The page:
An analysis by the Congressional Budget Office (CBO) confirms that H.R. 5278, the Puerto Rico Oversight, Management, and Economic Stability Act (PROMESA) contains no bailout and no federal expenditures. Under H.R. 5278, direct spending is increased by $370 million, but all expenditures are to be paid for by the Puerto Rican government. Members of Congress should have no hesitation supporting PROMESA as the fiscally responsible solution to the Puerto Rico debt crisis.

PROMESA creates an oversight board, which is intended to address Puerto Rico’s $70 billion debt. To do so, the board has responsibility overseeing the fiscal and budgetary matters of Puerto Rico and facilitating voluntary restructuring of this debt. If needed, the board can perform additional restructuring, but only as a last resort.

H.R 5278 clearly outlines the duties of the oversight board, of which a majority is appointed by lists put together by Republican leaders in Congress. As the report states, the board is to:

  • “Ensure that fiscal plans and annual budgets developed by the governor and legislature of Puerto Rico and territorial instrumentalities meet certain accounting standards and fiscal requirements;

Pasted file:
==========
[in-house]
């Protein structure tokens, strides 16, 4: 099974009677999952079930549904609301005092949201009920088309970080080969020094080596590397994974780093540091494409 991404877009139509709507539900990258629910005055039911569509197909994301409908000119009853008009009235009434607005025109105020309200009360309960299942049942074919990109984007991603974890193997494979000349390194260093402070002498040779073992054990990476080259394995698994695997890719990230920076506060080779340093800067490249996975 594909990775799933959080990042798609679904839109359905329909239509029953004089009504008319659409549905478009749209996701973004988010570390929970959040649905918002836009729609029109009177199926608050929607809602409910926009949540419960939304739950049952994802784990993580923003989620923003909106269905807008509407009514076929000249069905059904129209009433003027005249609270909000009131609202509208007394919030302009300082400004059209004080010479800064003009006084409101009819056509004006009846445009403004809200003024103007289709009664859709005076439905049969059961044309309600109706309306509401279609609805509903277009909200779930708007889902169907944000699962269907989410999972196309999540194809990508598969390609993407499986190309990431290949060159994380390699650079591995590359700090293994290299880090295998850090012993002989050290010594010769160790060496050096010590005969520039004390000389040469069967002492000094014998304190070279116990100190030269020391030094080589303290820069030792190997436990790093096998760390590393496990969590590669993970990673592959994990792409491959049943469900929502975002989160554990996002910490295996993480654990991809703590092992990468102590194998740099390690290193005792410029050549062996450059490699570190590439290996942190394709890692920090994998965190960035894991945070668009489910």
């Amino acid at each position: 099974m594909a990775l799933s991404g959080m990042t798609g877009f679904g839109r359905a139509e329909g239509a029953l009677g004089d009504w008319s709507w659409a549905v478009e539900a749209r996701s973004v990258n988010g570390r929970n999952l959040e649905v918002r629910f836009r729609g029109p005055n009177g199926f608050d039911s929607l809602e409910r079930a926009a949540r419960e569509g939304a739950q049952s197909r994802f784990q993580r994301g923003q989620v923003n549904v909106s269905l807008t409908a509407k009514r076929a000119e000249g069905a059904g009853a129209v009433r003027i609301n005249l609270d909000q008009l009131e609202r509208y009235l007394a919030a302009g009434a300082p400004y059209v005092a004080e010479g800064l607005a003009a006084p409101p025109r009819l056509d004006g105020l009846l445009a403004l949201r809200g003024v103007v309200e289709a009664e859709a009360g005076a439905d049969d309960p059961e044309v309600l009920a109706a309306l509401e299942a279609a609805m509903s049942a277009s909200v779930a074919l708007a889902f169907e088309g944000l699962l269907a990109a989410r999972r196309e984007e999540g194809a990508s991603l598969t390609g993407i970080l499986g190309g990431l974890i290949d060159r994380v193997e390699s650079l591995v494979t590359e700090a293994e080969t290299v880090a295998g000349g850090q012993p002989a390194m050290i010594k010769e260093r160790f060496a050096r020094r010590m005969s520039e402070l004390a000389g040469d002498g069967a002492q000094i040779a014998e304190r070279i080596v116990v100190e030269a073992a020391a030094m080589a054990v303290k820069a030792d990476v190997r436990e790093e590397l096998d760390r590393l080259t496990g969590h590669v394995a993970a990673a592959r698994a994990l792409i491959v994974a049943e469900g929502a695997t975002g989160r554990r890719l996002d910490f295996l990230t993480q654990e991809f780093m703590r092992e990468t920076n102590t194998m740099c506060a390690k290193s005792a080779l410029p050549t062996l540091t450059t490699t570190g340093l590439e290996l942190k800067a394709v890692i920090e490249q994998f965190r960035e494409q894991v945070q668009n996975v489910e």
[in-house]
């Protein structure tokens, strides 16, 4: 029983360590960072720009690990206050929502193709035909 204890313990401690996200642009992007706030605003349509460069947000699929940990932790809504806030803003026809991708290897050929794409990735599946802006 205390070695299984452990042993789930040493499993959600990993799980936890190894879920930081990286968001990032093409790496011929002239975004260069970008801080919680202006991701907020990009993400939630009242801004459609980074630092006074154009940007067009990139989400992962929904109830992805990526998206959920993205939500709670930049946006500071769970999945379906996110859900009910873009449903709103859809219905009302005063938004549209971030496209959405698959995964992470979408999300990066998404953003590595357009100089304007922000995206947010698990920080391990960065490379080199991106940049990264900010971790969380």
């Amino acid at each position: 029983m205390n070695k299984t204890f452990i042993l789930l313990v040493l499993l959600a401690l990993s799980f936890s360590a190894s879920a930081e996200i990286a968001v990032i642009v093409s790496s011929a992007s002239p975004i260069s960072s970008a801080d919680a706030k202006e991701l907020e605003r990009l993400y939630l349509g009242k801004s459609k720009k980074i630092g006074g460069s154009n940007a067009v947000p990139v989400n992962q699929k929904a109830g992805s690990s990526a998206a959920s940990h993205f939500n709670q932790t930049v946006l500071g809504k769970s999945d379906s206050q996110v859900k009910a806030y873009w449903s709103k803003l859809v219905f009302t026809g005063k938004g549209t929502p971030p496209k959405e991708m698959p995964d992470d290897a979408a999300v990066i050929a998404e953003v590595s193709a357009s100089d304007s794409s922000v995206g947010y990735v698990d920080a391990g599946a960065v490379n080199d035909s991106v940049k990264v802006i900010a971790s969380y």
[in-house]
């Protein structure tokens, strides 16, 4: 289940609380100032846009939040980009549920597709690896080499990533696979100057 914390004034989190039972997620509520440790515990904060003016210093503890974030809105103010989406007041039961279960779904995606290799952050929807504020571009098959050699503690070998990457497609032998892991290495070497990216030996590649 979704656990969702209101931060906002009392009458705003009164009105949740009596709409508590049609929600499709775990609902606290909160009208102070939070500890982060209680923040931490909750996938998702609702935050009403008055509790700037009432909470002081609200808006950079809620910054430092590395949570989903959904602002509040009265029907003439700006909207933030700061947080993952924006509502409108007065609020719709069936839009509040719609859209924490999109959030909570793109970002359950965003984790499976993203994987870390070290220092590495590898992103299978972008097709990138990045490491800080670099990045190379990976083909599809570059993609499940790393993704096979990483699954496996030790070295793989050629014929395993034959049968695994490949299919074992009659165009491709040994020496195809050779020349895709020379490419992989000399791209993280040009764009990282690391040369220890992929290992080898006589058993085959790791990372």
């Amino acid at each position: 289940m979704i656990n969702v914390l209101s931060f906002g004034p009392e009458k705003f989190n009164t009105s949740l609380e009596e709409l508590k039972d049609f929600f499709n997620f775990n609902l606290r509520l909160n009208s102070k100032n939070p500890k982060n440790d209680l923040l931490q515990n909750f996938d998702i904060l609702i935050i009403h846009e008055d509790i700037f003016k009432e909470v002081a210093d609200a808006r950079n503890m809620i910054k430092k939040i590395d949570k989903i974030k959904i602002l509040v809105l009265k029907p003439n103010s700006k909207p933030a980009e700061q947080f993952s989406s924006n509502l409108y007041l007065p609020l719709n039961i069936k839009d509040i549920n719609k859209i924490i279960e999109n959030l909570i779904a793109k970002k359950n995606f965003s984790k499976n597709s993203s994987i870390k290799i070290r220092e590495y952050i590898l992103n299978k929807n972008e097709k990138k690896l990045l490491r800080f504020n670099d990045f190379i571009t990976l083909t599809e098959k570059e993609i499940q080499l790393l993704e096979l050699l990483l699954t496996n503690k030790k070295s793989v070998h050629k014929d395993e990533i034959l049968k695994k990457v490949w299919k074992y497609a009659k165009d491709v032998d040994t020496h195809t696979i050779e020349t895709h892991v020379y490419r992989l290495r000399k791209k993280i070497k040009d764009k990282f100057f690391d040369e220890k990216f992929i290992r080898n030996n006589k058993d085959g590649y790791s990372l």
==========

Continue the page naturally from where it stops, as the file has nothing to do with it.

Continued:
• Review and approve such fiscal plans and budgets (or, if necessary, develop alternative plans that meet all such standards and requirements);


  • Monitor ongoing budget execution to identify any differences between projected and actual revenues and expenditures; and


  • Determine whether any such differences require corrective actions, including potential reductions in certain nondebt expenditures, hiring freezes, or other measures to reduce expenditures.”


This bill also creates a legal framework for restructuring debt that applies solely to territories, not high spending states like Illinois and California. Passing PROMESA best addresses the territory’s financial calamity without instituting a taxpayer bailout or granting super chapter 9 bankruptcy. As the report notes:

“The bill would prohibit Puerto Rico from issuing any new debt without the board’s approval and would grant the board the sole authority to approve agreements to restructure existing public debt. Title III of the legislation would outline procedures—enforceable in U.S. courts—for such debt restructuring.”

Because Puerto Rico is a United States territory, Congress is obligated to act under Article IV, Section 3 of the Constitution. In addition, the island’s 3.5 million residents are all U.S. citizens and failure to act will mean these citizens simply relocate to other parts of the country.

PROMESA, unlike other proposals, incorporates the protection of private property rights, minor minimum wage relief, and pro-growth economic reforms while ensuring that this fiscal crisis is controlled and stabilized without a taxpayer funded bailout. Members of Congress should have no hesitation supporting and voting for PROMESA.